Buisness Careers for People Who sleep Late
I just thought this was interesting because I am for sure a late morning person.
Sleep like a vampire during the day? Don't fight it. British researchers have found that human beings are genetically wired to favor mornings or nights. Some of us simply have stronger mental clarity and physical endurance at different hours than our peers.
So, night owls rejoice! If your circadian rhythms run counter to the American nine-to-five workday, you can still build up a tidy nest egg and thrive in a career that operates in the afternoons and evenings. Here are six rock-solid career choices for morning haters:
In tough economic times, people need expert guidance in building investment portfolios, streamlining personal budgets, and managing retirement funds. Millions of baby boomers are retiring. That's why jobs for personal financial advisers are slated to grow by an astonishing 41 percent between 2006 and 2016.
Many advisers work for firms selling insurance or securities, but a third of them are self-employed. Not only can you sleep in, you can set your own hours. You'll need at least an undergrad business or finance degree to earn sleeping-late privileges, and you can take exams to receive a Certified Financial Planner credential. You may also need securities-trading licenses. High-end salaries top $145,000.
Planning, organizing, and executing successful company meetings, trade conferences, and publicity events for corporations and non-profit agencies makes for exacting work. If you like to attend evening events, dress up, and stay late, this can be a perfect match if you have business savvy. Depending on their organizations, event planners can be a combination of public relations manager and travel-hospitality agent.
Most business sectors (financial, manufacturing, health care, high tech) need sharp planners to manage grand openings, festivals, fundraisers, seminars, new product launches, award events, annual meetings, and holiday events. You can prep for this career with a degree in public relations or business administration. PR and promotions managers average between $73,060 and $82,180 in annual wages.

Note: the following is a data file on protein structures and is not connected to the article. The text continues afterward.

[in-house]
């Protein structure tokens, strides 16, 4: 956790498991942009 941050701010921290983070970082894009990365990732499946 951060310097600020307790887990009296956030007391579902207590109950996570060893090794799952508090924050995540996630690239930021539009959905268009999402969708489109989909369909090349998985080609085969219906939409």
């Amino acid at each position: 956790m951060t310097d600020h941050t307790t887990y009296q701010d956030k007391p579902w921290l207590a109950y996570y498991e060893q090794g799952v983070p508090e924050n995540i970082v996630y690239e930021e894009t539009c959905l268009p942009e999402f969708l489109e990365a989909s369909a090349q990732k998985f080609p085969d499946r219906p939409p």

Computers rarely sleep and neither do the companies that rely on IT managers to oversee network systems around the clock. If late morning, afternoon, or evening shifts appeal to you, there's a digital system somewhere that needs immediate tending. In regions where tech is king (Silicon Valley, for example), IT managers work flexible schedules, wrapping their hours outside of heavy commute times.
Look for undergrad and grad degree programs in networking, security, business, or an MBA program with a focus in technical management. Median earnings for IT managers skyrocket well into six figures, which means you'll sleep well no matter the hours you keep.
Envision yourself as a kind of Casablanca Rick, plying customers with good service and building a late-night establishment with a fierce customer loyalty? Hotel and dining managers are night-owl classics, often staying after closing to have a cocktail with their staff or devoted patrons. You may be the last to lock up after doing the books.
Prepare for success by enrolling in a hospitality or culinary management degree program, or by earning a degree in business or management. Work for a major lodging or dining company, or at a family-run hotel, bed and breakfast, cafe, or bar. Sign up with an international hotel firm and find yourself waking up late--in paradise.
Management consultants are engaged to help their clients work smarter, not harder. They are role models of the concept, often choosing when and how much they want to work. If you join their ranks, you'll probably begin at a management consulting firm, working straight hours until you develop your own clientele and launch your own business. You'll still have to hustle, but you can take time off between contracts, and set appointments that suit your body clock.
The Department of Labor predicts that "management, scientific, and technical consulting services" will remain among the fastest-growing careers (at an incredible 78 percent) for at least the coming decade. A business degree program is the best place to start. If you already have a degree in accounting, high tech, or health care, shoot for an MBA to bolster your credentials and your salary, which can vary greatly depending on your level of expertise.
Jobs for call center managers are expected to grow by a dizzying 25 percent through 2016. Call center managers work afternoon and evening shifts supervising customer service representatives. You'll focus on improving performance metrics, agents training and coaching, and forecasting call volumes.
Managers can hail from within service organizations, but many improve their chances for gaining top management roles in pursuing business degrees. Average national salary for call center managers is $61,512.